In classical Latin, an ‘expression’ denotes an action of ‘pressing out’, or of a ‘projection’. In late Latin, it also represents ‘vividness’. It was only in the 15th century that ‘expression’ became synonymous with ‘putting into words’. This is a shame because too often, expression is only seen as the act of speaking. In cinema and games, characters must say how they feel because how are we expected to know otherwise? The only expression that really counts is the kind that comes wrapped in quotation marks.
The debut game from Jonathan Burroughs eschews this obvious form of expression, creating a mysterious, multilayered narrative with a complete absence of dialogue. Instead of what characters say, it becomes what they don’t. And instead of the words that come out of their mouths, it becomes a nuanced study of body language, facial features and what simmers quietly beneath the surface. It’s a bold move in a culture that relies on dialogue as a tool of understanding.
At the time of its release, Virginia was divisive: tantalising critics who applauded its similarities to Twin Peaks (opens in new tab) and art-house style of storytelling, while alienating players who found it long-winded and pompous. But beneath Variable State’s arguably contrarian approach to video games is an experience you won’t find elsewhere.
When Virginia begins, we’re introduced to the main character, Anne Tarver, during a formative moment: she’s about to graduate from the FBI Academy to become a fully fledged agent. From a single scene, we know she is riddled with doubt and insecurity. But how? All we have is her blank expression as she stares into a mirror and puts on her lipstick. But there is much to unravel. Make-up means artifice. The act of applying make-up could be like putting on a mask, either for protection or to try to convince others she is someone else. It’s curious that on a day where she should be celebrating, Anne lingers in the bathroom, alone and dejected.
In the next scene, it’s years later and Anne is travelling from Virginia to investigate the disappearance of a young boy in the town of Kingdom. Despite the jump in years, the game is perfumed with loneliness. We know from Anne’s empty, airy apartment that she lives alone. Her rumpled bed exists for one person, and she navigates every location alone, whether it’s a long ride in an elevator or a slow descent to a carpark.
In a game without words, every object is ripe with symbolism. A locket with a picture inside becomes armour, of guarding someone against our heart. The recurring image of a dead bird becomes about fragility; the death of innocence. And the pursuit for a lost child becomes about the search for self. Colours, which typically denote emotion, also have a role to play. Anne believes something is bubbling in Kingdom, a mystery that is as red as blood and fierce as rage, which is pierced with an ice blue: a melancholy that tinges every scene.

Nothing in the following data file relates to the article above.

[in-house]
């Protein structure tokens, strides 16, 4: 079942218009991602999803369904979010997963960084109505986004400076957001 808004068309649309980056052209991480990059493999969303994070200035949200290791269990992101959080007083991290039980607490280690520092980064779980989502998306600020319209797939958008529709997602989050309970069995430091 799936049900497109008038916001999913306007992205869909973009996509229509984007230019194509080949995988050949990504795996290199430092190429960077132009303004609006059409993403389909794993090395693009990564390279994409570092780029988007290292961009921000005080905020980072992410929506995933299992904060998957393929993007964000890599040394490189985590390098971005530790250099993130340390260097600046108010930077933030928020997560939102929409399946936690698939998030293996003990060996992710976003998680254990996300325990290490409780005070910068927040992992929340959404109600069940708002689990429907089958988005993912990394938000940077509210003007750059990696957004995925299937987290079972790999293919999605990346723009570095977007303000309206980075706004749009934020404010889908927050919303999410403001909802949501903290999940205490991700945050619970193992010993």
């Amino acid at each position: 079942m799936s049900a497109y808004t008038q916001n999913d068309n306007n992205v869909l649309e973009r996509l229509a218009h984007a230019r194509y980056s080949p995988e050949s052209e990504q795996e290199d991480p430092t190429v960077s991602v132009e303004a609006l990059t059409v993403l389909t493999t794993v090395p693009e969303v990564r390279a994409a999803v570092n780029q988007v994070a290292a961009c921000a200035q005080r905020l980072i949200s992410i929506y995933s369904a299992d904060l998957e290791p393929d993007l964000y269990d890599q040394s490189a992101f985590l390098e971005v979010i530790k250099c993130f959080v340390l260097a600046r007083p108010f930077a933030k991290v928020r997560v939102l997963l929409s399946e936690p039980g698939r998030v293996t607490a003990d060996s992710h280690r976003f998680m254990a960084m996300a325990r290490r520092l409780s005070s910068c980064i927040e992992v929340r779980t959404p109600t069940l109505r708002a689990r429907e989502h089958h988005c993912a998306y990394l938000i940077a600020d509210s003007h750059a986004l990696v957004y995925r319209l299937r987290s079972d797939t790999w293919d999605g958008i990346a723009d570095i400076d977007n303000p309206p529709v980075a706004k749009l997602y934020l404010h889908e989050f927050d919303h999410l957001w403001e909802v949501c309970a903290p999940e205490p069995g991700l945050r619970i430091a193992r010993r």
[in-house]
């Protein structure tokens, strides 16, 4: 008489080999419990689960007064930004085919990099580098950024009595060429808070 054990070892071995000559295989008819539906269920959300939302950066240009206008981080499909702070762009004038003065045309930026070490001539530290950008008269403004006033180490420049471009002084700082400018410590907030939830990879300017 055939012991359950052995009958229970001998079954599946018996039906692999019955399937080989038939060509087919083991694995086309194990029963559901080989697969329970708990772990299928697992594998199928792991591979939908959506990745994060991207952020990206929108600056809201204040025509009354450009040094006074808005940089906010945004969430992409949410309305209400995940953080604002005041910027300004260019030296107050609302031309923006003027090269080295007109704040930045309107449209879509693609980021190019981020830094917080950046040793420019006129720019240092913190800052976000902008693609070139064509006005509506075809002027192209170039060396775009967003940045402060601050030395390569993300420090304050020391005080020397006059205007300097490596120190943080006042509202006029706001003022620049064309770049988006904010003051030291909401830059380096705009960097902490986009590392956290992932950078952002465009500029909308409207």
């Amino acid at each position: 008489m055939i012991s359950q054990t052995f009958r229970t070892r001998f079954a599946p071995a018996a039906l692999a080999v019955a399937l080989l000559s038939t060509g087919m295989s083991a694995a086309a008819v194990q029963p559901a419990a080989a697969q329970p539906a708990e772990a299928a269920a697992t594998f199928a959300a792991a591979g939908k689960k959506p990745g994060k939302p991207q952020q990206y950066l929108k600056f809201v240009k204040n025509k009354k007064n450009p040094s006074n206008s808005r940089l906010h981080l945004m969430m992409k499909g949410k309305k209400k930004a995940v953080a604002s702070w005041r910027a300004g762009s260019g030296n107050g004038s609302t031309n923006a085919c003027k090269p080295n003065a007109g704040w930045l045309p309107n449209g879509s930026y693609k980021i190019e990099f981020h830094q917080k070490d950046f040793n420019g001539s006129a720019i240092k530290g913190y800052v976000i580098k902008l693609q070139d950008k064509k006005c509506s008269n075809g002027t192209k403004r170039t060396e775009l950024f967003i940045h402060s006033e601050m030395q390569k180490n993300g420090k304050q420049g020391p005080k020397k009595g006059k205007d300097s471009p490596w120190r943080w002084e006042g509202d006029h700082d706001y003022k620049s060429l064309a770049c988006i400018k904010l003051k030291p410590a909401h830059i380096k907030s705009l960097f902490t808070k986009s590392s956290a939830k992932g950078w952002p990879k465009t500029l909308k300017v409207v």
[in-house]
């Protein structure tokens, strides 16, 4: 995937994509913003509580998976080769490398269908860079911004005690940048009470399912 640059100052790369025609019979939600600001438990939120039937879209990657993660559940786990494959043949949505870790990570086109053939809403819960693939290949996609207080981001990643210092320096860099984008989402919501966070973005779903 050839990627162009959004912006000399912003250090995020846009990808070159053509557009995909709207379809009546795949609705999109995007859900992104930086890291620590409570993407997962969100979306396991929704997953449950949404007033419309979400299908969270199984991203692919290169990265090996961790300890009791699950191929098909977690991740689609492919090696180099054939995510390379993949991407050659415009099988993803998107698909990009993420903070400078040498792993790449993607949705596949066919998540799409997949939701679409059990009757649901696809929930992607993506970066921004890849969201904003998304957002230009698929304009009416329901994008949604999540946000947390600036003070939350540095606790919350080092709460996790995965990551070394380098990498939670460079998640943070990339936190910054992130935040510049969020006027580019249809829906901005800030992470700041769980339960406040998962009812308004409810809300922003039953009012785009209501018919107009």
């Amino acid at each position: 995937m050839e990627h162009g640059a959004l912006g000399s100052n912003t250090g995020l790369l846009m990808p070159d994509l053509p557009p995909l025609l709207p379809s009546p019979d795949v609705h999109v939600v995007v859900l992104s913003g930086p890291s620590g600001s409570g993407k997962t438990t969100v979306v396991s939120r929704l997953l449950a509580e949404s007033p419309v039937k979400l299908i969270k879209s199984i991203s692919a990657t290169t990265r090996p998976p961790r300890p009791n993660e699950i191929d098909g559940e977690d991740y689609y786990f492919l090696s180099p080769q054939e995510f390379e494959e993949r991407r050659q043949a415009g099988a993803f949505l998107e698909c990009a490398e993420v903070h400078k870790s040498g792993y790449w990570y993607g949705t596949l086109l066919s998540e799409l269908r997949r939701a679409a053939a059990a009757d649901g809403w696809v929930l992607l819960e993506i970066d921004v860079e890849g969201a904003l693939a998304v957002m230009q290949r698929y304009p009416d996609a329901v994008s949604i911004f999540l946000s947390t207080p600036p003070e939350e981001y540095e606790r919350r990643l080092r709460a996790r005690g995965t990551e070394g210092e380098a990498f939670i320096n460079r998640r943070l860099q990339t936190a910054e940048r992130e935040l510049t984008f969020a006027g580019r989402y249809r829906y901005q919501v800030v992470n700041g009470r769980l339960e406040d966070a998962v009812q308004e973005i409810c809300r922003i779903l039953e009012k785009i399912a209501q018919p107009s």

For the investigation, Anne is paired with an older and more experienced agent, Maria Halpernin. A brittle enigma who treats Anne frostily, she reluctantly begins to thaw as friendship develops. Anne and Maria are two misfits who over the course of the game become a single entity. Their relationship isn’t sexual but it is intimate, their feelings unfurling in small, tight spaces like basements and cars. Driving back and forth to Kingdom means being in a state of constant transit, and so each woman becomes the other’s constant. Their cocoon is shattered, however, when Maria discovers Anne has been investigating her: a betrayal that cracks them in two. What is fractured cannot be brought together again.
This relationship becomes the silent but pulsating heart of Virginia. And the lack of words between the two women is telling. You get the impression that bruises bloom where their tongues should be: they can’t speak because if they could, they’d be screaming.
Expression, then, isn’t what these characters say, but what their actions reveal. The state of Virginia itself is an expression: not a land mass but a metaphysical land of wishes, dreams, longing and regret. Accentuated by Lyndon Holland and his gorgeous soundtrack, Anne fills the landscape with how she feels, and it ripples around her with tumultuous force.
Despite a staunch divide in opinion, critics and players loved to pick apart Virginia’s final act, where present and future crash together in an extended, dreamlike sequence. It’s striking, yes, but it’s the quiet moments that sing: the recurring image of a clock ticking down a life, an apartment that ripples with loneliness, and everyday objects that become portals into the heart.
This article originally appeared in Xbox: The Official Magazine. For more great Xbox coverage, you can subscribe here (opens in new tab).